Billy Chandler

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Louisiana State Representative
Billy Ray Chandler
Information
Party Democrat-turned-Republican
Spouse(s) Marcia F. Chandler
Religion Baptist

Billy Ray Chandler (born October 17, 1937),[1] is a Republican former member of the Louisiana House of Representatives from District 22 in north central Louisiana. The district formerly encompassed seventy-two precincts from Grant, La Salle and parts of Winn and northern Rapides parishes. Chandler initally won a special election for the representative's post on April 29, 2006.

Chandler graduated from Dry Prong High School, since Grant High School, in the village of Dry Prong in Grant Parish. He attended Louisiana College in Pineville. Chandler and his wife, Marcia F. Chandler (born October 28, 1938), reside in Dry Prong. They have three children and three grandchildren. Chandler is a retired state manager of the Woodmen of the World Insurance Company. He is a deacon at the First Baptist Church of Dry Prong. He formerly served for twenty-four years on the Grant Parish School Board and for four years as a Dry Prong alderman.[2]


Contents

Election of 2006

In the spring of 2006, Chandler succeeded Democrat Thomas D. "Tommy" Wright of Jena, who had earlier resigned the position. As a Democrat, Chandler defeated Republican Tony Kevin Owens (born June 22, 1960), who had then relocated from Winnfield to Jena. Chandler received 5,034 votes (54 percent) to Owens' 4,234 votes (46 percent).[3]

Five Democrats and four Republicans had competed in the first round of balloting on April 1, 2006. The Democrats polled a combined 57 percent of the vote to the GOP's 43 percent. The top candidates were Owens, with 1,858 (18 percent) and Chandler, with 1,574 (16 percent).[4] In the runoff, Owens doubled his votes, but Chandler tripled his share of the tabulation.[5]

Owens had also lost to Wright in the 2003 general election. He was weakened in the 2006 race because of controversy surrounding a divorce. The seat had become vacant when Wright resigned as part of a plea bargain involving a misdemeanor obscenity charge at Lake Buhlow in Pineville.[6]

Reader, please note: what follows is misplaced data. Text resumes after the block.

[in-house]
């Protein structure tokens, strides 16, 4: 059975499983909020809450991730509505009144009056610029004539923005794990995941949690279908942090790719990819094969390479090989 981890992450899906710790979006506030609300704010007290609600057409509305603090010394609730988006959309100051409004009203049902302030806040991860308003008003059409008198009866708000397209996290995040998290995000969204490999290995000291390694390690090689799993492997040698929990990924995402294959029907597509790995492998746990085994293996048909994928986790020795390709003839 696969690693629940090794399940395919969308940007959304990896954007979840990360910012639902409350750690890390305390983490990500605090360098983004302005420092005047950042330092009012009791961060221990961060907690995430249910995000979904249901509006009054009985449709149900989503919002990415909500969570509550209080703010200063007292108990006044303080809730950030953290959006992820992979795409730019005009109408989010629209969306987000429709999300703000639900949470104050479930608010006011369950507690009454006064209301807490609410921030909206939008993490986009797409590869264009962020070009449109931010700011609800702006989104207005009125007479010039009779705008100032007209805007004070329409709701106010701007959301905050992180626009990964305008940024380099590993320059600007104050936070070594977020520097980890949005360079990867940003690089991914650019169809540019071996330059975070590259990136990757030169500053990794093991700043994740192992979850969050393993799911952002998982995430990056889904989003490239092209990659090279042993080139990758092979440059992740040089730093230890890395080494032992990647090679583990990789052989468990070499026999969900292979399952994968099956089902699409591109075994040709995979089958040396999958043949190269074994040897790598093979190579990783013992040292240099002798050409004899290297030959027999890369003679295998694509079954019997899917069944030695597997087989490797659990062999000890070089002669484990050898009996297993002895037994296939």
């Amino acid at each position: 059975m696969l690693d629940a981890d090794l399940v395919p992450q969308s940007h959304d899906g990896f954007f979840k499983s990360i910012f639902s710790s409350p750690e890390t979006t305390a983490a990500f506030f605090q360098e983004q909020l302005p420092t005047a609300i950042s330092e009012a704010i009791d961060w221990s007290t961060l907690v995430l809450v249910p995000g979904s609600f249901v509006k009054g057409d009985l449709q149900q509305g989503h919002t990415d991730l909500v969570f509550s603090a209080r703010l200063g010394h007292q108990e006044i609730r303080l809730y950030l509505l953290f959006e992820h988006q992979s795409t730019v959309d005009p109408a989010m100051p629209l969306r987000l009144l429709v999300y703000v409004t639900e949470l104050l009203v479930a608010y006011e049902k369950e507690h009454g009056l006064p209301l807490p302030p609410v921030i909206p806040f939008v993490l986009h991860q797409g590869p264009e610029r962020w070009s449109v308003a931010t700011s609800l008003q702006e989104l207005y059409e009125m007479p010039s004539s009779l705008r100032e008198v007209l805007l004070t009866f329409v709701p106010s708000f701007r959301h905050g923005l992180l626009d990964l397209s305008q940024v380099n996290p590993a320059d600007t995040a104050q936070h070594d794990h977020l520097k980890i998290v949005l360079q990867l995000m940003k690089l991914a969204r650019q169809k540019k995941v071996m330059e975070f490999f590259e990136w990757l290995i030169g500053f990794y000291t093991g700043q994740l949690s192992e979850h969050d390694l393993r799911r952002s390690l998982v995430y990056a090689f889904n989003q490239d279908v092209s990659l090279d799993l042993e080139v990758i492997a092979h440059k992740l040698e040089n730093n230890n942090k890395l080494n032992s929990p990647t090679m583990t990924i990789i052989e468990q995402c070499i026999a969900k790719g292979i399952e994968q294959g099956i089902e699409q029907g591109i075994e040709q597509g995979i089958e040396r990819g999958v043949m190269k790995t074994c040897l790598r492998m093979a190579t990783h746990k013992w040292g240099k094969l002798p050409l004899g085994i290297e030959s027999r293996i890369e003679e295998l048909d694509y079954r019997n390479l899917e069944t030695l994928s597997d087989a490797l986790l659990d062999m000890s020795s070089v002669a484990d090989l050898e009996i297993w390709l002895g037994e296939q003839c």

Chandler's initial victory was made possible by his strong showing as the favorite son in Grant Parish. Chandler told the The Alexandria Daily Town Talk, the largest newspaper of central Louisiana, in a victory statement on election night that he would "represent all parties, wherever they may be, all communities in the district, for one common good, to advance meeting the needs in this district. The constituents have plainly made [it clear] that they haven't been pleased in the past with [Wright's representation]."[7]

Then Louisiana Democratic Party Chairman Chris Whittington hailed Chandler's victory. "As a Democrat, Billy Chandler displays the moral values that we all share: helping the less fortunate, providing for our families and caring for our seniors. He will fight hard in Baton Rouge to provide better schools for our children, create good-paying jobs for our working men and women, and secure retirement benefits for our seniors," Whittington said.

District 22 was created in 1972, with Democrat Richard S. Thompson of Colfax as its first representative. The district frequently votes Republican in races for U.S. president, governor, or U.S. senator but had always sent a Democrat to the state legislature, with the exception of 1992 to 1996, when it was represented by the Independent Stephen L. Gunn of Montgomery, also in Grant Parish. Gunn did not seek a second term, and Thomas Wright was elected to succeed him